Recommendations - Domestic Homicide Reviews (DHRs)
The Women's Aid Femicide Media Watch makes a number of recommendations for Government and the Media. However, one of the main focus areas is Domestic Homicide Reviews.
We recommend that:
- The State set up a Domestic Homicide Review (DHR) mechanism with a statutory basis, a multi-agency composition including specialist domestic violence services including family, informal community networks including friends and faith groups. These DHRs should
have powers to make and monitor recommendations to improve overall response to intimate partner violence.
- That risk assessment and management in relation to victims of domestic violence is introduced in the Republic of Ireland as soon as possible by relevant authorities such as An Garda Síochána, the HSE, Tusla and local authorities, in collaboration with specialist domestic violence services. It is important that all of these agencies work together and use a consistent and effective risk assessment model to ensure consistent and joined up responses.
- That any risk assessment and management system always includes children, especially during separation, and that research is carried out to identify specific risk factors for children.
For more on our recommendations, download the full report here.
Femicide, Domestic Violence and the Media
For 22 years, Women’s Aid has been monitoring female homicide as reported in the public domain through media reports and archives. Through this experience and expertise, we believe that the following can improve media reporting on intimate partner femicide. Positive and responsible reporting on domestic abuse and homicide can improve the public’s understanding, support those affected as they seek support and justice. While we believe further and more in depth research on this and the wider reporting of violence against women is needed, Women’s Aid recommendations include:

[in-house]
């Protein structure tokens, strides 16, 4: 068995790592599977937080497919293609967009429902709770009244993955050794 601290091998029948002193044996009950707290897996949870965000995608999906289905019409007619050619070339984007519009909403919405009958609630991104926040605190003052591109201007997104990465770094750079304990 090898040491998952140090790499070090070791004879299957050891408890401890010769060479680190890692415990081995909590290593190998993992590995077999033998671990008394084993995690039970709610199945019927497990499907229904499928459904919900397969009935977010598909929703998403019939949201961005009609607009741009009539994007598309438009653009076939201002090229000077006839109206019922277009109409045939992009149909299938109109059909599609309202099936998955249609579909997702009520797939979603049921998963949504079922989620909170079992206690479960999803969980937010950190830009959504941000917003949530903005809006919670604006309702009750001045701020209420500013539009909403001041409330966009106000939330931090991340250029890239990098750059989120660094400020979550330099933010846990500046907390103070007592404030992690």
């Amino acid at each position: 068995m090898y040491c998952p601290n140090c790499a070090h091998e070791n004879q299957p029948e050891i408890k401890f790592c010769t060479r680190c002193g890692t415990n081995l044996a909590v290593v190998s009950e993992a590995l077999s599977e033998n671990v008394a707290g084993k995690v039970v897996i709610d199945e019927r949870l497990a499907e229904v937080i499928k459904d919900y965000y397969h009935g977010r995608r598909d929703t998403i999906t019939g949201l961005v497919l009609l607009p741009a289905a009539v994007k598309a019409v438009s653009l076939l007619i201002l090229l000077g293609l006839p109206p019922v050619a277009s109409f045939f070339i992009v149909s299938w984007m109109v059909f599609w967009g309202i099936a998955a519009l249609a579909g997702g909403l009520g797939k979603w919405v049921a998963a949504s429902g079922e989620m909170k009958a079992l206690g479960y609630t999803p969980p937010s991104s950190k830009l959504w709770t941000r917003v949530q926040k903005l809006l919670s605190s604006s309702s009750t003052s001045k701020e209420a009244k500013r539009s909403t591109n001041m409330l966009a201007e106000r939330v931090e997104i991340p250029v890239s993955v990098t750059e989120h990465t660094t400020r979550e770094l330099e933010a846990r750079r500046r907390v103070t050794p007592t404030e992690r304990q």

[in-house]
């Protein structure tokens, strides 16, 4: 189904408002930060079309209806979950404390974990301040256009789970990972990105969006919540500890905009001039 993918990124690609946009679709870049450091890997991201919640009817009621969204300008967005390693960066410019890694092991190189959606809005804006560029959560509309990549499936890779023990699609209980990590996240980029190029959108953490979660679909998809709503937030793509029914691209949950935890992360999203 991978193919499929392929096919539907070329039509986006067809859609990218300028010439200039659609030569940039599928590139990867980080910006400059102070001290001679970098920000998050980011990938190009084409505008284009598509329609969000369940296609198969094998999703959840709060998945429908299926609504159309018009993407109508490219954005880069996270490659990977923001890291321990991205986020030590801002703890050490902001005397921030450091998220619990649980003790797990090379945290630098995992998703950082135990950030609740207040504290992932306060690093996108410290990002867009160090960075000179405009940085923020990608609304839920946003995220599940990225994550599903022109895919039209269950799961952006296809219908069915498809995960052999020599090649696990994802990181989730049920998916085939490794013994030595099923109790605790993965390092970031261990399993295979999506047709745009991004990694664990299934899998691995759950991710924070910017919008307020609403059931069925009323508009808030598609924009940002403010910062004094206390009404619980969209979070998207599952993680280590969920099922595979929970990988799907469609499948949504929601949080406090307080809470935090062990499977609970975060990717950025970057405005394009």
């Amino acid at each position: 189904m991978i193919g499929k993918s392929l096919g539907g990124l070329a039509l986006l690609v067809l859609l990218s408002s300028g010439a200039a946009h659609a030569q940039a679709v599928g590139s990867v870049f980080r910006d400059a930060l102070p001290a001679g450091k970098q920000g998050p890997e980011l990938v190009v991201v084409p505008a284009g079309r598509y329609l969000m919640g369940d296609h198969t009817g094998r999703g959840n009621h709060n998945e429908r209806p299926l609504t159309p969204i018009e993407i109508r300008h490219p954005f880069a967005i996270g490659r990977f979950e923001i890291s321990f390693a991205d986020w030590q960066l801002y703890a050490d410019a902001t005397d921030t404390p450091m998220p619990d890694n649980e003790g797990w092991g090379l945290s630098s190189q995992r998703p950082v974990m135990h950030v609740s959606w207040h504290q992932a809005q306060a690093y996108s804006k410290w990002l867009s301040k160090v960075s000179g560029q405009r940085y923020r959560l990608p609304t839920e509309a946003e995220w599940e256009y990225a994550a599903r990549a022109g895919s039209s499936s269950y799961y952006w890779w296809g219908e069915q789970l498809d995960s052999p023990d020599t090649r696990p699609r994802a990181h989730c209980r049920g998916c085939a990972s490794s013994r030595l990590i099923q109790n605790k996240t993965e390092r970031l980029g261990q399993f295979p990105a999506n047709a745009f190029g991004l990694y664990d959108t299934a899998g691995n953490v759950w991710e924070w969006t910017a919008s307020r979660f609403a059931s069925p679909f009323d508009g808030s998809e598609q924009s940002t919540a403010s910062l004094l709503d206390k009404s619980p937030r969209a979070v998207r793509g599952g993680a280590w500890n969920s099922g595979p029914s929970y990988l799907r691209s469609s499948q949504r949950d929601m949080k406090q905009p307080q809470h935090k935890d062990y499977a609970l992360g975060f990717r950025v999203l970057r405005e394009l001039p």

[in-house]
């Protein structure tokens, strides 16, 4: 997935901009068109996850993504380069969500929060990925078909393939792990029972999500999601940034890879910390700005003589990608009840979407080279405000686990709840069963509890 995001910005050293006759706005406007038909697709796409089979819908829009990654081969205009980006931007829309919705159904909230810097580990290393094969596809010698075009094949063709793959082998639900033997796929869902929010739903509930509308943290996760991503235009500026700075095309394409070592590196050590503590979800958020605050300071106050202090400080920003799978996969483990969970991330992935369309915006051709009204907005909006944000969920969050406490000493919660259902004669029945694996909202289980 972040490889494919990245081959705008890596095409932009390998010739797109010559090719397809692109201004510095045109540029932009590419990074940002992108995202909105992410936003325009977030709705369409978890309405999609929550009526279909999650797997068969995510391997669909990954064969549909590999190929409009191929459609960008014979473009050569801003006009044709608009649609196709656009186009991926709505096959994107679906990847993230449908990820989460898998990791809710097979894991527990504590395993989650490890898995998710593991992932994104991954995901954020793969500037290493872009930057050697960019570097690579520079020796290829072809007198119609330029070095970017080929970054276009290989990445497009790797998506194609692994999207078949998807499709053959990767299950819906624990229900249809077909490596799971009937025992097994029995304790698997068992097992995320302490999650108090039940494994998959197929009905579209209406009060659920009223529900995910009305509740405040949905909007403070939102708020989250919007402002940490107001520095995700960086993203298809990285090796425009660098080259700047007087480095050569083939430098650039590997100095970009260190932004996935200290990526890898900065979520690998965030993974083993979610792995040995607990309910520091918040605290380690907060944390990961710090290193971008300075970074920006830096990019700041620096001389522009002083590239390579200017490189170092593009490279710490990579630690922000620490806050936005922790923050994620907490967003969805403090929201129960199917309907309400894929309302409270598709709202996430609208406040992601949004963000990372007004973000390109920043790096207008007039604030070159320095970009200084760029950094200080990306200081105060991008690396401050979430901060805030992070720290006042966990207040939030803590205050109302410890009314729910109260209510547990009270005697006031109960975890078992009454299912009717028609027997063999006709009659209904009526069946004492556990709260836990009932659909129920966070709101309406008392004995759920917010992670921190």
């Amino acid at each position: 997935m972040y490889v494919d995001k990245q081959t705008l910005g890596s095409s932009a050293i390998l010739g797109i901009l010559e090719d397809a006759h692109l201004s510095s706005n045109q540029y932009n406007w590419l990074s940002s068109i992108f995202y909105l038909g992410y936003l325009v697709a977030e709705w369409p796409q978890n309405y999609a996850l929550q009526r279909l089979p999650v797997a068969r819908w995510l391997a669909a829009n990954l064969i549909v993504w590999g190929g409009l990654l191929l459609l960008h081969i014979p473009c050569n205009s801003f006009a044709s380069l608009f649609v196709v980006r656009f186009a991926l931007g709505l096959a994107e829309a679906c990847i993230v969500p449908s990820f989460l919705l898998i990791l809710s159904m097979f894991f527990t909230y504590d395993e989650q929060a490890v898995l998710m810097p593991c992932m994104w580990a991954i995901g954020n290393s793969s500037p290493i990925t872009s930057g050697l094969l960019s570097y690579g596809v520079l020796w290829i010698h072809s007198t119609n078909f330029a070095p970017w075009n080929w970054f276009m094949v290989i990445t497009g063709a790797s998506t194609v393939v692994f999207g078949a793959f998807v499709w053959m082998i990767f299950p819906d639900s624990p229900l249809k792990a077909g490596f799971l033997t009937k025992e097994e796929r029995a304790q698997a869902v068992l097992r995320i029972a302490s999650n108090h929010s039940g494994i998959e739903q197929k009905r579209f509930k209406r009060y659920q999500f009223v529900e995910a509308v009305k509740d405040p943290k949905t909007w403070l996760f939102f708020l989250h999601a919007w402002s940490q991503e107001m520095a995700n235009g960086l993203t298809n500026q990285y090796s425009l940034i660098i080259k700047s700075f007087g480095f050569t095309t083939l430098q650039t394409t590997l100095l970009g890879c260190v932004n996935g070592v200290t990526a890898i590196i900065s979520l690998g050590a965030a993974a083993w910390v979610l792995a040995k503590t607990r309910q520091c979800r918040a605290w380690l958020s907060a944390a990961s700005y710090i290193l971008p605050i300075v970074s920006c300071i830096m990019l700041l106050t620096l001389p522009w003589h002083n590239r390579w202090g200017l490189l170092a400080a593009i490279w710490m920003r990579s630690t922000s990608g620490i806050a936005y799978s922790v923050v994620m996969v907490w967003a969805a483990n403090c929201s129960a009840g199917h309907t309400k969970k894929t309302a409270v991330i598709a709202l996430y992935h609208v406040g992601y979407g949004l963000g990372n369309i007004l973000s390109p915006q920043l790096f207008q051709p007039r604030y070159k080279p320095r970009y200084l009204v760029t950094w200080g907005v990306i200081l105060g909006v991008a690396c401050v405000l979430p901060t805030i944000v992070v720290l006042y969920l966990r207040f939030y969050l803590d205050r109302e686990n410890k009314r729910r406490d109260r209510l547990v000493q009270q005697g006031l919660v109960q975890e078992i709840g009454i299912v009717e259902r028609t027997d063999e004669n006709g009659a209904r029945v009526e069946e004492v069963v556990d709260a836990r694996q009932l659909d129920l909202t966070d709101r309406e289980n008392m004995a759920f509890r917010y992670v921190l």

- That the Press Council in partnership with domestic violence experts and other stakeholders should agree guidelines on the reporting of domestic violence and femicide.
- Efforts should be made to report on the woman’s life and her loss not just the traumatic and graphic manner of her death.
- Women and their loved ones should be afforded dignity in the reporting of Femicide cases.
- Women killed should not be presented and their lives valued only by their relationship with their killer or their families.
- The victim’s voice is often lost in the reporting of the incident and of any subsequent court case. The story reported is usually the story the perpetrator presents in defence.